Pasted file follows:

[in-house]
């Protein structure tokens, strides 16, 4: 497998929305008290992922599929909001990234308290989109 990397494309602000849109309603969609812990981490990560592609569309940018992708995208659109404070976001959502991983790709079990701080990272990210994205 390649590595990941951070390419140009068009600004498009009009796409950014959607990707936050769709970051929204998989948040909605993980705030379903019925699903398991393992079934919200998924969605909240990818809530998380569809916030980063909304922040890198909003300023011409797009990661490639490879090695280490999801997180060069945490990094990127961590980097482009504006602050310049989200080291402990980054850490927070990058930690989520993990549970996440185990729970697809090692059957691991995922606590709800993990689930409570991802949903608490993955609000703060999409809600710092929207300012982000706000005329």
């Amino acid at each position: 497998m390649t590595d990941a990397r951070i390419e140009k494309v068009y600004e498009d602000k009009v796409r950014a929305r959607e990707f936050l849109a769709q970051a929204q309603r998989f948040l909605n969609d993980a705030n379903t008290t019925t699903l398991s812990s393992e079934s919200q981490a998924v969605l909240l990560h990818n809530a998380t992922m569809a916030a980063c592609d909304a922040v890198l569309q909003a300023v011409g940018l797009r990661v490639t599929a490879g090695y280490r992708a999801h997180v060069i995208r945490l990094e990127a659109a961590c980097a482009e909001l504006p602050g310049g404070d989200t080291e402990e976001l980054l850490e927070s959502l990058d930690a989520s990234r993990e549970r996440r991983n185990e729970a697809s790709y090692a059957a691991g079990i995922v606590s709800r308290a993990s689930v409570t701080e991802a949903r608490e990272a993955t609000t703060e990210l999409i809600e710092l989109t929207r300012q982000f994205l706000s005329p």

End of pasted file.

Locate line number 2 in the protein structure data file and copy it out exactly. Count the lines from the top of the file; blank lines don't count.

């Protein structure tokens, strides 16, 4: 497998929305008290992922599929909001990234308290989109 990397494309602000849109309603969609812990981490990560592609569309940018992708995208659109404070976001959502991983790709079990701080990272990210994205 390649590595990941951070390419140009068009600004498009009009796409950014959607990707936050769709970051929204998989948040909605993980705030379903019925699903398991393992079934919200998924969605909240990818809530998380569809916030980063909304922040890198909003300023011409797009990661490639490879090695280490999801997180060069945490990094990127961590980097482009504006602050310049989200080291402990980054850490927070990058930690989520993990549970996440185990729970697809090692059957691991995922606590709800993990689930409570991802949903608490993955609000703060999409809600710092929207300012982000706000005329």